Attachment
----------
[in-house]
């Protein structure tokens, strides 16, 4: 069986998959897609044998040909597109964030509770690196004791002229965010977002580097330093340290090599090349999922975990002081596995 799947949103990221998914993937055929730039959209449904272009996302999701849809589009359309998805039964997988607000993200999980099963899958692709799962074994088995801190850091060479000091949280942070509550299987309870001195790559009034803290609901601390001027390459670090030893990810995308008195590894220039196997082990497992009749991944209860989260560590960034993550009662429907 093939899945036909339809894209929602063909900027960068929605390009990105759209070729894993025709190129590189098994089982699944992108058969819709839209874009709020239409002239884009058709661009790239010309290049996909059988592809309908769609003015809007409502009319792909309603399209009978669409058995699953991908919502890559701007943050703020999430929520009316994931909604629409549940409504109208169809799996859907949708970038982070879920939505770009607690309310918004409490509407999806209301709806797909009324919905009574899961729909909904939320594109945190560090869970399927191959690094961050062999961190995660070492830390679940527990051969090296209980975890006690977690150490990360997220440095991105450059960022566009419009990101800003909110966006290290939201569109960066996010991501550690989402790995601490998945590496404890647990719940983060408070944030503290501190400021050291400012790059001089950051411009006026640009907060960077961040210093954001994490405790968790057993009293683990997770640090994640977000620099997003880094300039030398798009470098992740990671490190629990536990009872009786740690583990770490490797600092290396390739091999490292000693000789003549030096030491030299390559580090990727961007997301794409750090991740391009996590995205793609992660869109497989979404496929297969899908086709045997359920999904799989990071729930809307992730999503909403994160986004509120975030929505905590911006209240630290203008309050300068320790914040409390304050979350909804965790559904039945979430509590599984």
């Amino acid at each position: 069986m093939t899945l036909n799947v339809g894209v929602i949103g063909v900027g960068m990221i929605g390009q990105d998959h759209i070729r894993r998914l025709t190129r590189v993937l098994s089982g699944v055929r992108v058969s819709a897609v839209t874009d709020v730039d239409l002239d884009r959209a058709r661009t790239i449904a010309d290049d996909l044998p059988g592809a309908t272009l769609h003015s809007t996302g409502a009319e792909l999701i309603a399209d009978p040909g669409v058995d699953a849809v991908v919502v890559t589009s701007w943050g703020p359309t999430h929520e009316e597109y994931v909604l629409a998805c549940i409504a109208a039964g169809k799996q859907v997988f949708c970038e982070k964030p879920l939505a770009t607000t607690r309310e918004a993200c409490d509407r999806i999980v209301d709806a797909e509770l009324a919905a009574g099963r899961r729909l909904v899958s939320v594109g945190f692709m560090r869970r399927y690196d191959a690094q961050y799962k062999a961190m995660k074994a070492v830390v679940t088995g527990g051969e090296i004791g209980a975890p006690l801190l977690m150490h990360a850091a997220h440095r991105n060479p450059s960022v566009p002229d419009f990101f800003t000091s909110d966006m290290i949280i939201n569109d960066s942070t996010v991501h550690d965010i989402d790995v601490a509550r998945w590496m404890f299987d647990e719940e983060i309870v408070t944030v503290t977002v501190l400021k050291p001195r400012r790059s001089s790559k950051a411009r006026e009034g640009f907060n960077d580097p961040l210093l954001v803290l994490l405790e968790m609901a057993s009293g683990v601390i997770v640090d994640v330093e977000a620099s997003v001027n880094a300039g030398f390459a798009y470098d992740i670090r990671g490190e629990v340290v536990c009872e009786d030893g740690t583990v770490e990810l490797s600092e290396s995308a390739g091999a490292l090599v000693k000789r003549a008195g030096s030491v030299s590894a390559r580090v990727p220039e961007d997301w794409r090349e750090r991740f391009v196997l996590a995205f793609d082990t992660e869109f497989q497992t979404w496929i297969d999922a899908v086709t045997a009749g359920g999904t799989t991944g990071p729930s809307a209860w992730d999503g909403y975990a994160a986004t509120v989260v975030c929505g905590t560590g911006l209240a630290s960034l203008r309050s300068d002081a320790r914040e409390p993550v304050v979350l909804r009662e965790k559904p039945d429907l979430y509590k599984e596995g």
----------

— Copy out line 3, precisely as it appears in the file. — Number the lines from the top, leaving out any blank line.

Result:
């Amino acid at each position: 069986m093939t899945l036909n799947v339809g894209v929602i949103g063909v900027g960068m990221i929605g390009q990105d998959h759209i070729r894993r998914l025709t190129r590189v993937l098994s089982g699944v055929r992108v058969s819709a897609v839209t874009d709020v730039d239409l002239d884009r959209a058709r661009t790239i449904a010309d290049d996909l044998p059988g592809a309908t272009l769609h003015s809007t996302g409502a009319e792909l999701i309603a399209d009978p040909g669409v058995d699953a849809v991908v919502v890559t589009s701007w943050g703020p359309t999430h929520e009316e597109y994931v909604l629409a998805c549940i409504a109208a039964g169809k799996q859907v997988f949708c970038e982070k964030p879920l939505a770009t607000t607690r309310e918004a993200c409490d509407r999806i999980v209301d709806a797909e509770l009324a919905a009574g099963r899961r729909l909904v899958s939320v594109g945190f692709m560090r869970r399927y690196d191959a690094q961050y799962k062999a961190m995660k074994a070492v830390v679940t088995g527990g051969e090296i004791g209980a975890p006690l801190l977690m150490h990360a850091a997220h440095r991105n060479p450059s960022v566009p002229d419009f990101f800003t000091s909110d966006m290290i949280i939201n569109d960066s942070t996010v991501h550690d965010i989402d790995v601490a509550r998945w590496m404890f299987d647990e719940e983060i309870v408070t944030v503290t977002v501190l400021k050291p001195r400012r790059s001089s790559k950051a411009r006026e009034g640009f907060n960077d580097p961040l210093l954001v803290l994490l405790e968790m609901a057993s009293g683990v601390i997770v640090d994640v330093e977000a620099s997003v001027n880094a300039g030398f390459a798009y470098d992740i670090r990671g490190e629990v340290v536990c009872e009786d030893g740690t583990v770490e990810l490797s600092e290396s995308a390739g091999a490292l090599v000693k000789r003549a008195g030096s030491v030299s590894a390559r580090v990727p220039e961007d997301w794409r090349e750090r991740f391009v196997l996590a995205f793609d082990t992660e869109f497989q497992t979404w496929i297969d999922a899908v086709t045997a009749g359920g999904t799989t991944g990071p729930s809307a209860w992730d999503g909403y975990a994160a986004t509120v989260v975030c929505g905590t560590g911006l209240a630290s960034l203008r309050s300068d002081a320790r914040e409390p993550v304050v979350l909804r009662e965790k559904p039945d429907l979430y509590k599984e596995g």